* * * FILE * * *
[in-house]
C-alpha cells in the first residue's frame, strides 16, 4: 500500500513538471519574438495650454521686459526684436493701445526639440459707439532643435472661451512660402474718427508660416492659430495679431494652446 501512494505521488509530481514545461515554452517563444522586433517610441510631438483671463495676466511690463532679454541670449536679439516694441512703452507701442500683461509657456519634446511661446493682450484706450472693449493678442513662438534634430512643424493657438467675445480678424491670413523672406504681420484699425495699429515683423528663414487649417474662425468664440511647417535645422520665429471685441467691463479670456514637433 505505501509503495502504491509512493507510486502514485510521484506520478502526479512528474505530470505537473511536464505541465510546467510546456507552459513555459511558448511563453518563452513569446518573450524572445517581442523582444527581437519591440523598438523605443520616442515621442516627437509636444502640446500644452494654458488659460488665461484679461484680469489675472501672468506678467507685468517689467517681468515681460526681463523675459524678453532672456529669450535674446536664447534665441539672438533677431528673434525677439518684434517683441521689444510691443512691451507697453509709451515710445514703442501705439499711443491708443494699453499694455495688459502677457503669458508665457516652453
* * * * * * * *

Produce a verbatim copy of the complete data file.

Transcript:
[in-house]
C-alpha cells in the first residue's frame, strides 16, 4: 500500500513538471519574438495650454521686459526684436493701445526639440459707439532643435472661451512660402474718427508660416492659430495679431494652446 501512494505521488509530481514545461515554452517563444522586433517610441510631438483671463495676466511690463532679454541670449536679439516694441512703452507701442500683461509657456519634446511661446493682450484706450472693449493678442513662438534634430512643424493657438467675445480678424491670413523672406504681420484699425495699429515683423528663414487649417474662425468664440511647417535645422520665429471685441467691463479670456514637433 505505501509503495502504491509512493507510486502514485510521484506520478502526479512528474505530470505537473511536464505541465510546467510546456507552459513555459511558448511563453518563452513569446518573450524572445517581442523582444527581437519591440523598438523605443520616442515621442516627437509636444502640446500644452494654458488659460488665461484679461484680469489675472501672468506678467507685468517689467517681468515681460526681463523675459524678453532672456529669450535674446536664447534665441539672438533677431528673434525677439518684434517683441521689444510691443512691451507697453509709451515710445514703442501705439499711443491708443494699453499694455495688459502677457503669458508665457516652453